Attitudes are gradually changing and part of what is generating the debate and discussion between the doctors and their patients. First of all with modern radiotherapy people can be confident they are going to come through it as happy customers, they are going to have good bowel control and good bladder control and they are not going to be damaged by the radiotherapy, with modern radiotherapy techniques. People are living longer with combination hormonal therapy ... so that people are living longer with their aggressive metastatic prostate cancer long enough to benefit from the primary site being removed or radiated. The analogy coming from the people with kidney cancer where the removal of the primary in people who were suitable for the removal of the kidney primary. Two randomised trials seem to be doing better than when the primary sites are left in place and the seed verses the soil argument that leaving the primary intact may be releasing chemicals which potentially can facilitate seeds taking hold in the soil in other parts of the body. It hasn’t been shown in advanced cancers other than kidney cancer. This hypothesis which is now being tested in the STAMPEDE trial (ED: Systemic Therapy in Advancing or Metastatic Prostate Cancer: Evaluation of Drug Efficacy) and is being canvassed in the clinics with patients newly diagnosed with metastatic prostate cancer.


Person #1: I am just wondering what the role of radiotherapy is in advanced prostate cancer particularly where it is metastatic to the bone? Is it basically or is it a choice of either palliative type treatment or is there a treatment as per choice?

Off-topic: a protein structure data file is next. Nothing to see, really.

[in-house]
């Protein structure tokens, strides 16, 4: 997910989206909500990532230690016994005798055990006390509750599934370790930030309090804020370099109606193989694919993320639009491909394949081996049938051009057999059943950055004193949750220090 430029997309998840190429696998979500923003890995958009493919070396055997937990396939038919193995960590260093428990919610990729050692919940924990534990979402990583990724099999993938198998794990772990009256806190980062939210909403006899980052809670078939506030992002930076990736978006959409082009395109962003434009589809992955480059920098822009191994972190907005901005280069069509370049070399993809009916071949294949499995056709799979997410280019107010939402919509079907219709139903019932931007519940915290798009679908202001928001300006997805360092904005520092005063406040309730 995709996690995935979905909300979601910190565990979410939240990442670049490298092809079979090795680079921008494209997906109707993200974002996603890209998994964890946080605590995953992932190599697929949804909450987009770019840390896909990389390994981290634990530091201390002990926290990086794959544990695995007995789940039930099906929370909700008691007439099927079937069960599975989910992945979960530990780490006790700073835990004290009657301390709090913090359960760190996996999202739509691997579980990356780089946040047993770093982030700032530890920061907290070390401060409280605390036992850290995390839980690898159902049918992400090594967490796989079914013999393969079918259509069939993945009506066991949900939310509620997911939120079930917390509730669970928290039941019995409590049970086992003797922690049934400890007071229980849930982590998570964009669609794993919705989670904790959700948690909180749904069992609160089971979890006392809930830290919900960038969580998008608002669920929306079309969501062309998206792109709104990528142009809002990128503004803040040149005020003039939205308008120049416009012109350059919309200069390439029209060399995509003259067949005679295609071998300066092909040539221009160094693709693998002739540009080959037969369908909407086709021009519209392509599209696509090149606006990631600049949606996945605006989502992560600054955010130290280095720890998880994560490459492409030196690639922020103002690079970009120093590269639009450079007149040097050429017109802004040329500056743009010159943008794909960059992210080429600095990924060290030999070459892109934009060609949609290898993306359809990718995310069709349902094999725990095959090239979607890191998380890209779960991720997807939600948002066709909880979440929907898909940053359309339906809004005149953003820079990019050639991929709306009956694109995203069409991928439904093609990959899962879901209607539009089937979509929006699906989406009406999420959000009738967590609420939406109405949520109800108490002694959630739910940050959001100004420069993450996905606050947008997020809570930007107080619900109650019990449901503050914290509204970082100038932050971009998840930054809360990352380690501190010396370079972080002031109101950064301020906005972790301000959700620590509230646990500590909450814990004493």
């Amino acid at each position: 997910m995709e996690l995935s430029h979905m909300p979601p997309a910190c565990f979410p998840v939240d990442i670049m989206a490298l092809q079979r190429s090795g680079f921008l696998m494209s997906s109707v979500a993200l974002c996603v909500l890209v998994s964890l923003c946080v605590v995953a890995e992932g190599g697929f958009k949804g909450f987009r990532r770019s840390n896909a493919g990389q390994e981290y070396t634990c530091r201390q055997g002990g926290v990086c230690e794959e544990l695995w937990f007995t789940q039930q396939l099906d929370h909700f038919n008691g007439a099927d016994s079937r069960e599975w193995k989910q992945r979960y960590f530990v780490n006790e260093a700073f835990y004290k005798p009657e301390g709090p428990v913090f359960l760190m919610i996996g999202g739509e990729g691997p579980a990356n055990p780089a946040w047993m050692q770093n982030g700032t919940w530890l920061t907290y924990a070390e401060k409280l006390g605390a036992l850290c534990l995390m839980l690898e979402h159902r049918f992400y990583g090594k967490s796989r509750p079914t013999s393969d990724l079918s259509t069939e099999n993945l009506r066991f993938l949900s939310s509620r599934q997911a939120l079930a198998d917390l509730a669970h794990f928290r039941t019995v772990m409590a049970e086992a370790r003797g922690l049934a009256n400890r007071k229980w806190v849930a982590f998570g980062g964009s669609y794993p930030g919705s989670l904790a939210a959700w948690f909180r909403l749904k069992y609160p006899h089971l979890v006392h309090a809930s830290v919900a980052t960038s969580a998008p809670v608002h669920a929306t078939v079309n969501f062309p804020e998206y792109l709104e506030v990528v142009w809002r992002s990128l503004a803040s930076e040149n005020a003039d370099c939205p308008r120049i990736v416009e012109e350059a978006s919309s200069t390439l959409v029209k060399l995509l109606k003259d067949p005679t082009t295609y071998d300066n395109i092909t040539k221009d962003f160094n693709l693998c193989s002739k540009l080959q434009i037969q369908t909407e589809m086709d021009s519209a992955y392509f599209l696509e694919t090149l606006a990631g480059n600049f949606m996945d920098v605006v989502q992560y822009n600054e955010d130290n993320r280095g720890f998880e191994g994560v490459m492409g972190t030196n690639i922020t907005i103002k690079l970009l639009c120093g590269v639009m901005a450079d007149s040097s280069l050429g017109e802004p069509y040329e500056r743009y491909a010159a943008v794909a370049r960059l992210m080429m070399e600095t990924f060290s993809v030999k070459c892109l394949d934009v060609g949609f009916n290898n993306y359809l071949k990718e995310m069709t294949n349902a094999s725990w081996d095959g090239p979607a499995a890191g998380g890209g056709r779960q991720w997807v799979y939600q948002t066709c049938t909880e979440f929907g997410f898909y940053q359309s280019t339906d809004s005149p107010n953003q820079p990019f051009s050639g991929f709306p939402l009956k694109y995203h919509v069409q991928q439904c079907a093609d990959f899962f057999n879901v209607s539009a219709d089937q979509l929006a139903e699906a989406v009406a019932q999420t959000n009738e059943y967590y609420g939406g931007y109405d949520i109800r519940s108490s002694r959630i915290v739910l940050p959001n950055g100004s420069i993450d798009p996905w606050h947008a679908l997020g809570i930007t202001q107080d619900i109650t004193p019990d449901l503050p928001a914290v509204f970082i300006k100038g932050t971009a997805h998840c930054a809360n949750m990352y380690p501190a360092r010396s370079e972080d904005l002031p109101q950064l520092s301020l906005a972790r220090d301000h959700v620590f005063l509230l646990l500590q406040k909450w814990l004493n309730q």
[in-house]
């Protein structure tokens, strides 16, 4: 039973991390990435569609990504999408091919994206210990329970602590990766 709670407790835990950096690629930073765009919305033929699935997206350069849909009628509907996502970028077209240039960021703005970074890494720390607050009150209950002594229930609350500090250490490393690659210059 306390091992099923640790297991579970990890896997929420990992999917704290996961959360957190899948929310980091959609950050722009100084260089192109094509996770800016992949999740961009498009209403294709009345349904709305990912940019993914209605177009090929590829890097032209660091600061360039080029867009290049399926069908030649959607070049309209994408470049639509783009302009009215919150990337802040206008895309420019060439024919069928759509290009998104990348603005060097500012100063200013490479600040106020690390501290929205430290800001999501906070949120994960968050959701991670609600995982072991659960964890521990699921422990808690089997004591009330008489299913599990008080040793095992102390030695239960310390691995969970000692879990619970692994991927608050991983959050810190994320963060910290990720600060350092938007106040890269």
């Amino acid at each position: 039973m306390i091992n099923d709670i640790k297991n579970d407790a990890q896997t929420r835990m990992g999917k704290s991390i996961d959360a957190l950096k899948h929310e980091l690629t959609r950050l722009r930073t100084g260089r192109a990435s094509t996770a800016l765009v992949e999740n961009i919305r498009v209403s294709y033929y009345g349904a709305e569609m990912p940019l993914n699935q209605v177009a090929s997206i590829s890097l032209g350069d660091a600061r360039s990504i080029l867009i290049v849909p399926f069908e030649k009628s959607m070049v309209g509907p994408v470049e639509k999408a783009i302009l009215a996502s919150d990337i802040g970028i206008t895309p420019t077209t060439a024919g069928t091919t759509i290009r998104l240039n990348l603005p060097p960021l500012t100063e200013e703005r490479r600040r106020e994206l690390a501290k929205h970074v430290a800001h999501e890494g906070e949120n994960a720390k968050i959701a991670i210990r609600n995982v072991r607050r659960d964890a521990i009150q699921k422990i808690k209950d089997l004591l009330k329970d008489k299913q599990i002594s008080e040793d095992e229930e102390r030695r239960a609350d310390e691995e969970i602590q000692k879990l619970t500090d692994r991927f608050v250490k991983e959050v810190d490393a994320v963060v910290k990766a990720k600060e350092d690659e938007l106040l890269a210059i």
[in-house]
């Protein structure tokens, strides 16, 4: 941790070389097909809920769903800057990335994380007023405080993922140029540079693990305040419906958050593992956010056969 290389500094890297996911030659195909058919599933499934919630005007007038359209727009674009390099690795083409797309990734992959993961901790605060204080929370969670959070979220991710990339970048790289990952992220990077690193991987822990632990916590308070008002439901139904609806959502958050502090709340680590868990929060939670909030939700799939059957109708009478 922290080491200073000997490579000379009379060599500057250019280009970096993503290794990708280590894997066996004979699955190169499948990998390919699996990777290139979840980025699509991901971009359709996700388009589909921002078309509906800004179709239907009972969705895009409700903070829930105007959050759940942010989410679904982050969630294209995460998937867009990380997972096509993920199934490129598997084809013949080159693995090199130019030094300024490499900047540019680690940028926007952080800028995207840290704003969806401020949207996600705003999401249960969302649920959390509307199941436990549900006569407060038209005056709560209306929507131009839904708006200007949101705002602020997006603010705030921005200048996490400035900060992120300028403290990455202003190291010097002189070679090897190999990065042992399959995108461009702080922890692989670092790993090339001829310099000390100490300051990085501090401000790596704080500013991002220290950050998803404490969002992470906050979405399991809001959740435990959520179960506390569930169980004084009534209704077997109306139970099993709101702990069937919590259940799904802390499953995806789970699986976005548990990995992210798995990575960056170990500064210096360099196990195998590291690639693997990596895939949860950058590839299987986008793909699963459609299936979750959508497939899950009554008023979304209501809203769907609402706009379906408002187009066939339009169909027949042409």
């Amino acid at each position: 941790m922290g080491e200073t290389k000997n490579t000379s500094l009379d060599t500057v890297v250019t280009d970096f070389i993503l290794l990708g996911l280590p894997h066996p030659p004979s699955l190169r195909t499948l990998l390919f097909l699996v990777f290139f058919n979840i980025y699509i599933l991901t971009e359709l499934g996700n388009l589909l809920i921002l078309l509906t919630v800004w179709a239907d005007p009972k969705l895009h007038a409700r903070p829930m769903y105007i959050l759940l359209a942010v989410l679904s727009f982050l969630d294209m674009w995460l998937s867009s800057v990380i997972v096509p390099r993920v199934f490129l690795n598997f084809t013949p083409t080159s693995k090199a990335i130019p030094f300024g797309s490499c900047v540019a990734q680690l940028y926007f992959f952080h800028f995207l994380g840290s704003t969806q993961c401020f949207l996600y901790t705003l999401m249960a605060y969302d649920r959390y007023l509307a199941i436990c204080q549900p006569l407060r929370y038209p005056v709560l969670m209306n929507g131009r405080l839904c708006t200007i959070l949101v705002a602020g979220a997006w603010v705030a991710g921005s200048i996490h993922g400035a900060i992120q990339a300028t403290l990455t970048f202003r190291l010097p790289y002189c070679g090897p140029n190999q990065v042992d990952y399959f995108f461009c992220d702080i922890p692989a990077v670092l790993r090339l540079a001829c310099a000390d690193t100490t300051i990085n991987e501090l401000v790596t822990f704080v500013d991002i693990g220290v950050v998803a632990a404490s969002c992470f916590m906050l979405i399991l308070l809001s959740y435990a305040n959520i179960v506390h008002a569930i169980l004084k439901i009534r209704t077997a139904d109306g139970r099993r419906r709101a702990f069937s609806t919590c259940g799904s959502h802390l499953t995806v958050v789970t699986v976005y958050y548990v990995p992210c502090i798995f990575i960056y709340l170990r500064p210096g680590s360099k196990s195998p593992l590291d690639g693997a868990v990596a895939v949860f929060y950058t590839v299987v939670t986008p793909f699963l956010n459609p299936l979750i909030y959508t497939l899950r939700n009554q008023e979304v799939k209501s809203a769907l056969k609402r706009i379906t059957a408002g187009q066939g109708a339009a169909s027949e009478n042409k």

Dr MacKean: That is a good question. When we give brachytherapy we have to give it properly because it doesn’t work if you give half the dose. Whether it is just localised or it is locally advanced or metastatic  the tendency has been to use lower doses in men with metastatic disease than when you give it to them local. When you give it for curative disease from what we know you need to give at least 72 gray or its equivalent to get the local control up above 85% - 90%. So in my own practice I don’t make much of a discrimination I tend to give similar sorts of dose of 74, 76, 78 gray even for men with metastatic disease as men who have localised disease. The reason being you need that sort of dose to get the eradication of the cancer in the prostate primary and you can say to the gentlemen with a lot of confidence that we are giving these sorts of doses every day for men with localised prostate cancer and they seem to be getting through the treatment well. As long as you have 7 or 8 weeks where you can come along to the clinic we might as well do it properly and give the full protective dose even though it has gone outside of the prostate into the body. The aim is to deliver a dose which will stop the cancer from ever being a problem in the primary site down the track. 


Person #1: What I am particularly talking about here if you have a patient that has had his prostate removed so therefore the primary site has hopefully gone and you have bone metastases turning up around various places in your body, is there a role for radiotherapy there? 


Dr MacKean: That is a good question. When they do remove the prostate then local control within the pelvis is pretty much 90%. In terms of macroscopic recurrence, that is a nodule of cancer, coming back in where the prostate was removed. The risk of that happening after surgery is less than 10%. You would be less likely to recommend radiotherapy to reach in where the prostate was if there was cancer elsewhere in the body. If someone was unlucky enough to develop a bump or nodule of prostate cancer that was pushing into their bowel or bladder then yes that would be treated on its merit with radiotherapy to relieve symptoms. Thankfully that is uncommon after surgery. 


Person #24: Thank you very much for your presentation. I was diagnosed advanced metastatic, six months later I had a month of radiotherapy for pain management to my pelvis and my shoulder would you consider without knowing how much radiotherapy I was given. Would that have treated the primary source?